lon, lat = getlon(obj), getlat(obj)
lons.append(lon)
lats.append(lat)
self.lons, self.lats = numpy.array(lons), numpy.array(lats)
if rtree:
self.index = rtree.index.Index()
self.proj = OrthographicProjection.from_lons_lats(lons, lats)
xs, ys = self.proj(self.lons, self.lats)
for i, (x, y) in enumerate(zip(xs, ys)):
self.index.insert(i, (x, y, x, y))
[docs] def get_closest(self, lon, lat, max_distance=None):
"""
Get the closest object to the given longitude and latitude
and its distance. If the `max_distance` is given and all objects
are farther than the maximum distance, returns (None, None).
:param lon: longitude in degrees
:param lat: latitude in degrees
:param max_distance: distance in km (or None)
"""
if rtree:
x, y = self.proj(lon, lat)
idx = list(self.index.nearest((x, y, x, y), 1))[0]
min_dist = geodetic_distance(
lon, lat, self.lons[idx], self.lats[idx])
else:
zeros = numpy.zeros_like(self.lons)
idx, min_dist = min_idx_dst(self.lons, self.lats, zeros, lon, lat)
if max_distance is not None and min_dist > max_distance:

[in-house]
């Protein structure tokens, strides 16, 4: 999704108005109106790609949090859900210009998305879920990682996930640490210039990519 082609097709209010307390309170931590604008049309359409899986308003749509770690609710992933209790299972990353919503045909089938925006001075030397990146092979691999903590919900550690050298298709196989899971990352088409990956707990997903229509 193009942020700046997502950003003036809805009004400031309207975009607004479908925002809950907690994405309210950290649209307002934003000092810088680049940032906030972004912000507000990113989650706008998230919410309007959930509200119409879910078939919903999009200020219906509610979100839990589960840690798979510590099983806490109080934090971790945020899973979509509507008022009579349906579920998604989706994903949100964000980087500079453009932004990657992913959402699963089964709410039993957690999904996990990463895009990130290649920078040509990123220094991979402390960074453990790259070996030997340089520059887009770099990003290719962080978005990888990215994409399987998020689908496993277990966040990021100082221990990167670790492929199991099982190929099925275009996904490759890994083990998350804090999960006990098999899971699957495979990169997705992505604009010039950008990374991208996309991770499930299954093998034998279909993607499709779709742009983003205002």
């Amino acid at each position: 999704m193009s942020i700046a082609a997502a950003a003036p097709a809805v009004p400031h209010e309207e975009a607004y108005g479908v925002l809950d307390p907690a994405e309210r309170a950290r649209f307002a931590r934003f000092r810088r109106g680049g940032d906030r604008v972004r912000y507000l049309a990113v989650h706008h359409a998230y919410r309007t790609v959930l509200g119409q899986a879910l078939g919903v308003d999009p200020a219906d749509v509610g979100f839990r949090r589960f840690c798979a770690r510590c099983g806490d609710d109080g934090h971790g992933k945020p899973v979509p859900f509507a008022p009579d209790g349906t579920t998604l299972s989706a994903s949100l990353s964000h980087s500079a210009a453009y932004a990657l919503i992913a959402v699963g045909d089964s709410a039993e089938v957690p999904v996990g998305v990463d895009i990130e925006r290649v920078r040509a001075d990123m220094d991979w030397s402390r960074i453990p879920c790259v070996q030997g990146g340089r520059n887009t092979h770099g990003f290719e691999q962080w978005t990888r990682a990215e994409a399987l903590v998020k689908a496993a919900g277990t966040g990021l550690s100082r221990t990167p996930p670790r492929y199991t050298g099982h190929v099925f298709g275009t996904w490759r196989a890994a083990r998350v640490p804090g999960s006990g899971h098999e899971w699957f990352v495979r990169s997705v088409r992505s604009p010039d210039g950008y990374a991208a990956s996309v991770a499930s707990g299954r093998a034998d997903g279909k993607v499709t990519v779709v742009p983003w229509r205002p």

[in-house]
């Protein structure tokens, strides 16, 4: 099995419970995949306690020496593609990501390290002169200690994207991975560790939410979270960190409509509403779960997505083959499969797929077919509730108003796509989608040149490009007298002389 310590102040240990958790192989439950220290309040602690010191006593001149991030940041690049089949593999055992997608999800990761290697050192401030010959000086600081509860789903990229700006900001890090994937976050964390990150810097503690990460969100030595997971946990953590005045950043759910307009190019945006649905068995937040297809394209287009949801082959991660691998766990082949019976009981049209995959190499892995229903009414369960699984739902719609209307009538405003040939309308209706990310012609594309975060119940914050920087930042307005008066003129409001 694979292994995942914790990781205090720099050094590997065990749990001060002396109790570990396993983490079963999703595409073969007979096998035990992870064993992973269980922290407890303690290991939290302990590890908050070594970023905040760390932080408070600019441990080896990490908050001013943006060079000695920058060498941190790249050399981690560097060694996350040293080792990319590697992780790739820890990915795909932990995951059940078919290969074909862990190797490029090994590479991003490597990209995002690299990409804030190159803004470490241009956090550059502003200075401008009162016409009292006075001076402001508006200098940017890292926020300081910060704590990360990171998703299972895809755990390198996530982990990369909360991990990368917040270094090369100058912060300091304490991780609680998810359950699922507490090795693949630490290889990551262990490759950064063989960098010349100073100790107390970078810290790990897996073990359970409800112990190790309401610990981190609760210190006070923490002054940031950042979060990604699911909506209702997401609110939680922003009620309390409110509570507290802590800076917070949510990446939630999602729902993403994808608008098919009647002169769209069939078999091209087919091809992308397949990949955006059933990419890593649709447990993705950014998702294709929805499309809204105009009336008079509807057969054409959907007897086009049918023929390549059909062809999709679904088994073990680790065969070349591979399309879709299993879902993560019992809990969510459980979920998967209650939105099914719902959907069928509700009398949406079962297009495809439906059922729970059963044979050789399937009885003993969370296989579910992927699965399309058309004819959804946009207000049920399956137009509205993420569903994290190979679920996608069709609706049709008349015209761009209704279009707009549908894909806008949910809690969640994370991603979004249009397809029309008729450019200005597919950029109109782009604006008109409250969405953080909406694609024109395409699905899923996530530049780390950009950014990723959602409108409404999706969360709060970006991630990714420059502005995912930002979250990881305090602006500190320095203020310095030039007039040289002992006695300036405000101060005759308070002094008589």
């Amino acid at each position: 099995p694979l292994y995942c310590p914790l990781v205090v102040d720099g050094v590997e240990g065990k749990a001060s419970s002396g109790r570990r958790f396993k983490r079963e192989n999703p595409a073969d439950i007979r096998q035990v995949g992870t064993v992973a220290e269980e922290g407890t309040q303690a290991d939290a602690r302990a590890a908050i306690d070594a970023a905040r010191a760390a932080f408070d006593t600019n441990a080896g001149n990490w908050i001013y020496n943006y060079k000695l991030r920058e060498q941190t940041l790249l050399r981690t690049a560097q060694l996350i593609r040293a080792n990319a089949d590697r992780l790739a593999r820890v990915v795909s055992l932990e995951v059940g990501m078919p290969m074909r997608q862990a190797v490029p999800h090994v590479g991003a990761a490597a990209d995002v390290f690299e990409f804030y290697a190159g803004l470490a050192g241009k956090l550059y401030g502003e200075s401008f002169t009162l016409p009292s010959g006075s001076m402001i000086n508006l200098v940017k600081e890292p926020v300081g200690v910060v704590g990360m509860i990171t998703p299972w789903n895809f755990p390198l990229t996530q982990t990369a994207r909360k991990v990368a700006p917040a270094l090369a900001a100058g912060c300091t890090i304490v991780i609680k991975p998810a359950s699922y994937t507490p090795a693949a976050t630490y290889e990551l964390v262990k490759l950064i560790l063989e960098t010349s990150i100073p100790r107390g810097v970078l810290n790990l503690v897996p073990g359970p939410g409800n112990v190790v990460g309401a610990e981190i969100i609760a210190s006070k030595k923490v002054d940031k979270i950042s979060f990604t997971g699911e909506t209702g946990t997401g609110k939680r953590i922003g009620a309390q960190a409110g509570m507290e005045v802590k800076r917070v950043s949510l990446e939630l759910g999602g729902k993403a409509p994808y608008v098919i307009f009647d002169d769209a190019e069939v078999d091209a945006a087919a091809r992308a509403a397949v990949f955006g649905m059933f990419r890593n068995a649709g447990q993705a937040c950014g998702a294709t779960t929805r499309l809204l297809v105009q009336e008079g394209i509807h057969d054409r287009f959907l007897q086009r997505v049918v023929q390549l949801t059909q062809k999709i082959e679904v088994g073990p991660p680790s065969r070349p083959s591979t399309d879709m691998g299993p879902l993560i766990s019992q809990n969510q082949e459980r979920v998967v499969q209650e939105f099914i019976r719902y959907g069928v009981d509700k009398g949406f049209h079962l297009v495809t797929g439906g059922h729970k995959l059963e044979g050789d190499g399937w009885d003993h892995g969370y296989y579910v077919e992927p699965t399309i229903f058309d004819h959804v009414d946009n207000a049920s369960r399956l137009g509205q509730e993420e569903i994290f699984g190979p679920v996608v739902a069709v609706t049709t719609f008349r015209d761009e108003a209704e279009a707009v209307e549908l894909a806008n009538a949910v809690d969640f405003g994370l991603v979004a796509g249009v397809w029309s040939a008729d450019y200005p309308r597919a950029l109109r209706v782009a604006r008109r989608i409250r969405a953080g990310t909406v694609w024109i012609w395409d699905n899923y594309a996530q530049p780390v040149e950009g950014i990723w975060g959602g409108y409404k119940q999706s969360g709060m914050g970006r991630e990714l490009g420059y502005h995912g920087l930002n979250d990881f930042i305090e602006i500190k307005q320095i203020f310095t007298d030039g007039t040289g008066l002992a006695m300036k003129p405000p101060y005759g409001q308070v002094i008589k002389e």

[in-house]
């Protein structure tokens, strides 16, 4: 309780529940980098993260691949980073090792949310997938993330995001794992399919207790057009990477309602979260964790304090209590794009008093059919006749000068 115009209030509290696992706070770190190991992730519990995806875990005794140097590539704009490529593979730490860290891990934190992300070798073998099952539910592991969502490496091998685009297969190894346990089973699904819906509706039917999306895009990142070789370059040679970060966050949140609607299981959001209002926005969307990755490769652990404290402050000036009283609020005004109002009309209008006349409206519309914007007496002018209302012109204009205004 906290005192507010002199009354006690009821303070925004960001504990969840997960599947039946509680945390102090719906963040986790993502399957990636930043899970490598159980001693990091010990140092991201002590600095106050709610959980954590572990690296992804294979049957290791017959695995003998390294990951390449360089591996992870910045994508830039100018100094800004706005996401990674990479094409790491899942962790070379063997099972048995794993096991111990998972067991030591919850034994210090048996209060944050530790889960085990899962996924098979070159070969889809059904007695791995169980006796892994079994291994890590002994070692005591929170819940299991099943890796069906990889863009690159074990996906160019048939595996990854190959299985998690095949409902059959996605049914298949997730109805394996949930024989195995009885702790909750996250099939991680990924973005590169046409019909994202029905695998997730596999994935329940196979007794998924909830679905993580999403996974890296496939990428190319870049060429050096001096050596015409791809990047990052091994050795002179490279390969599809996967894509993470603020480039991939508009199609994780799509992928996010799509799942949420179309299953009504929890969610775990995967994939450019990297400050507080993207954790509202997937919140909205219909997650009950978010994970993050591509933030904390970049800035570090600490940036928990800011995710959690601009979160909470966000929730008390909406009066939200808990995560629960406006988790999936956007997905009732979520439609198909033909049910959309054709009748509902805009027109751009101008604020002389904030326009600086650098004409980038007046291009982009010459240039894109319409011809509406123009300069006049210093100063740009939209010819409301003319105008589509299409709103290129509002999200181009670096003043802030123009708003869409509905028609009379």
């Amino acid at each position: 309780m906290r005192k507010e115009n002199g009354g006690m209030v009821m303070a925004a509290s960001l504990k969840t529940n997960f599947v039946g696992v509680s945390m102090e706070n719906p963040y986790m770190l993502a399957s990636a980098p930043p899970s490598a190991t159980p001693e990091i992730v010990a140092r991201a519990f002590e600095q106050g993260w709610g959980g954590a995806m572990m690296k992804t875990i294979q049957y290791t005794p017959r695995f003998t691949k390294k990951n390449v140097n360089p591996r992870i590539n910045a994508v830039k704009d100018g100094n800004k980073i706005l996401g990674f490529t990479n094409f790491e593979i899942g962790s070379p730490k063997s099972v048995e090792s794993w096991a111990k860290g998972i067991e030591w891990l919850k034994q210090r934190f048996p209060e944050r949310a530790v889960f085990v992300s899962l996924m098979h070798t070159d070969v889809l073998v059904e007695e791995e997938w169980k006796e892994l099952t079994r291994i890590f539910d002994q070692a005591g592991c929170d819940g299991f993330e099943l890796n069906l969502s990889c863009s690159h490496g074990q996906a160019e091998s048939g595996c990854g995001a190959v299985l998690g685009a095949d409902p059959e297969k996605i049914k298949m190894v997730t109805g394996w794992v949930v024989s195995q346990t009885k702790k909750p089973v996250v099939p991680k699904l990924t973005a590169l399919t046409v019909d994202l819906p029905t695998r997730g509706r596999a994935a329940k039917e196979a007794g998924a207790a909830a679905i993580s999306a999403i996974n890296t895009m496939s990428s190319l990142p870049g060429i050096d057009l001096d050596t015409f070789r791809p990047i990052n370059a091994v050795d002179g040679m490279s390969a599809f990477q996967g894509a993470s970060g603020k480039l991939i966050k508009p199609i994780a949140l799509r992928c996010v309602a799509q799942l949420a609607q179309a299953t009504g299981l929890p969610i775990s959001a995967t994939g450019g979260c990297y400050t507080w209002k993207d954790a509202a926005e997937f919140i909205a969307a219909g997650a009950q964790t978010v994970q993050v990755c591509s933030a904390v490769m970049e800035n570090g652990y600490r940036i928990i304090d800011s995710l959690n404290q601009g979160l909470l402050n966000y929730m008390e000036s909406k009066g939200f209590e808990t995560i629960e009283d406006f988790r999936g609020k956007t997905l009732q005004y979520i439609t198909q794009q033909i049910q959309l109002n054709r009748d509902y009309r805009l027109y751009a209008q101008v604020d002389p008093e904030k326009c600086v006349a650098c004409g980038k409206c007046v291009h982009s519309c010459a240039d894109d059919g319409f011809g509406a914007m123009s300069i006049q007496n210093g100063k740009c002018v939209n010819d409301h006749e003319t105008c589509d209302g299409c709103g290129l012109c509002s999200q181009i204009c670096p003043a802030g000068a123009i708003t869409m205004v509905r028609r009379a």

return None, None
return self.objects[idx], min_dist
[docs]def clean_points(points):
"""
Given a list of :class:`~openquake.hazardlib.geo.point.Point` objects,
return a new list with adjacent duplicate points removed.
"""
if not points:
return points
result = [points[0]]
for point in points:
if point != result[-1]:
result.append(point)
return result
[docs]def line_intersects_itself(lons, lats, closed_shape=False):
"""
Return ``True`` if line of points intersects itself.
Line with the last point repeating the first one considered
intersecting itself.
The line is defined by lists (or numpy arrays) of points'
longitudes and latitudes (depth is not taken into account).
:param closed_shape:
If ``True`` the line will be checked twice: first time with